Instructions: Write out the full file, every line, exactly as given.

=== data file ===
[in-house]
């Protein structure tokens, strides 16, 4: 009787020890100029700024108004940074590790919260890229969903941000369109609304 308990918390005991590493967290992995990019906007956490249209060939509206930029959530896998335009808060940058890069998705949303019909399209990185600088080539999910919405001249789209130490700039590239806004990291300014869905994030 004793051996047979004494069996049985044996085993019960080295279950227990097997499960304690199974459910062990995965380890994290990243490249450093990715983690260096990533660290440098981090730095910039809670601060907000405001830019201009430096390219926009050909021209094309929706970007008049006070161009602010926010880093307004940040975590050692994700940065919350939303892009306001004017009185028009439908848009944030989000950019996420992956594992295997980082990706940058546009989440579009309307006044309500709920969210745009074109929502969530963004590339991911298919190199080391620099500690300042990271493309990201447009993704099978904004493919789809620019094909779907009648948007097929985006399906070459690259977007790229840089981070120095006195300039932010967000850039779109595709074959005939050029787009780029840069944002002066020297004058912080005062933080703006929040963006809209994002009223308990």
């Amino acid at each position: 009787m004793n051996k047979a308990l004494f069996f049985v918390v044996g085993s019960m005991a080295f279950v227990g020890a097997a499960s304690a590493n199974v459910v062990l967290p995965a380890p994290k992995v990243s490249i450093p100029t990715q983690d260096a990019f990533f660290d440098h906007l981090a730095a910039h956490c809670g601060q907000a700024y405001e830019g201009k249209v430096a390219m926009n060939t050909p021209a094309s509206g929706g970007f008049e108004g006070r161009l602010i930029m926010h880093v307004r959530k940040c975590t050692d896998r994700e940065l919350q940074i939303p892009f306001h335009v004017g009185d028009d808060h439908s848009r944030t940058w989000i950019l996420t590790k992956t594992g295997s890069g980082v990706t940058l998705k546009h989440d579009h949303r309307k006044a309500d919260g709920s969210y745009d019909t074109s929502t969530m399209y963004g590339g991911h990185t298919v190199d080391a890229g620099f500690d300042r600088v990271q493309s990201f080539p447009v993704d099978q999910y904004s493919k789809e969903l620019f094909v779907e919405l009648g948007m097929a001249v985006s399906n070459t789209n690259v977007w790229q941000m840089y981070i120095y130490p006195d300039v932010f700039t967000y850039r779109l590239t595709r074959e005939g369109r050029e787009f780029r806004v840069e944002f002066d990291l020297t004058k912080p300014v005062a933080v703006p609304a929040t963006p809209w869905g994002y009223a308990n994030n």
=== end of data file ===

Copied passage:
[in-house]
């Protein structure tokens, strides 16, 4: 009787020890100029700024108004940074590790919260890229969903941000369109609304 308990918390005991590493967290992995990019906007956490249209060939509206930029959530896998335009808060940058890069998705949303019909399209990185600088080539999910919405001249789209130490700039590239806004990291300014869905994030 004793051996047979004494069996049985044996085993019960080295279950227990097997499960304690199974459910062990995965380890994290990243490249450093990715983690260096990533660290440098981090730095910039809670601060907000405001830019201009430096390219926009050909021209094309929706970007008049006070161009602010926010880093307004940040975590050692994700940065919350939303892009306001004017009185028009439908848009944030989000950019996420992956594992295997980082990706940058546009989440579009309307006044309500709920969210745009074109929502969530963004590339991911298919190199080391620099500690300042990271493309990201447009993704099978904004493919789809620019094909779907009648948007097929985006399906070459690259977007790229840089981070120095006195300039932010967000850039779109595709074959005939050029787009780029840069944002002066020297004058912080005062933080703006929040963006809209994002009223308990």
């Amino acid at each position: 009787m004793n051996k047979a308990l004494f069996f049985v918390v044996g085993s019960m005991a080295f279950v227990g020890a097997a499960s304690a590493n199974v459910v062990l967290p995965a380890p994290k992995v990243s490249i450093p100029t990715q983690d260096a990019f990533f660290d440098h906007l981090a730095a910039h956490c809670g601060q907000a700024y405001e830019g201009k249209v430096a390219m926009n060939t050909p021209a094309s509206g929706g970007f008049e108004g006070r161009l602010i930029m926010h880093v307004r959530k940040c975590t050692d896998r994700e940065l919350q940074i939303p892009f306001h335009v004017g009185d028009d808060h439908s848009r944030t940058w989000i950019l996420t590790k992956t594992g295997s890069g980082v990706t940058l998705k546009h989440d579009h949303r309307k006044a309500d919260g709920s969210y745009d019909t074109s929502t969530m399209y963004g590339g991911h990185t298919v190199d080391a890229g620099f500690d300042r600088v990271q493309s990201f080539p447009v993704d099978q999910y904004s493919k789809e969903l620019f094909v779907e919405l009648g948007m097929a001249v985006s399906n070459t789209n690259v977007w790229q941000m840089y981070i120095y130490p006195d300039v932010f700039t967000y850039r779109l590239t595709r074959e005939g369109r050029e787009f780029r806004v840069e944002f002066d990291l020297t004058k912080p300014v005062a933080v703006p609304a929040t963006p809209w869905g994002y009223a308990n994030n």